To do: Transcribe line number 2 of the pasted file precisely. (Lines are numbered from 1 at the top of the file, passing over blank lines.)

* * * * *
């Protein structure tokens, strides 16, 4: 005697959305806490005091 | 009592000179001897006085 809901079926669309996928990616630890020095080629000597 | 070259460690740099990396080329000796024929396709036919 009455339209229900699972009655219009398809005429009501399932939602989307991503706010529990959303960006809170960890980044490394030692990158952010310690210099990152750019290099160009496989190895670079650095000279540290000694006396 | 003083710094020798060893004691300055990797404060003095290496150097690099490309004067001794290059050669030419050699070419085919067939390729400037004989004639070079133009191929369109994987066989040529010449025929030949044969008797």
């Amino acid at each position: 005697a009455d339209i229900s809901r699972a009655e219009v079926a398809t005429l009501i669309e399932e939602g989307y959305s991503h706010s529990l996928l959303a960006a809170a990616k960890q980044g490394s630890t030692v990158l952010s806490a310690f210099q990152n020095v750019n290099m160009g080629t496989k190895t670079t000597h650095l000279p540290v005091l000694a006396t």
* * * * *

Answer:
């Amino acid at each position: 005697a009455d339209i229900s809901r699972a009655e219009v079926a398809t005429l009501i669309e399932e939602g989307y959305s991503h706010s529990l996928l959303a960006a809170a990616k960890q980044g490394s630890t030692v990158l952010s806490a310690f210099q990152n020095v750019n290099m160009g080629t496989k190895t670079t000597h650095l000279p540290v005091l000694a006396t």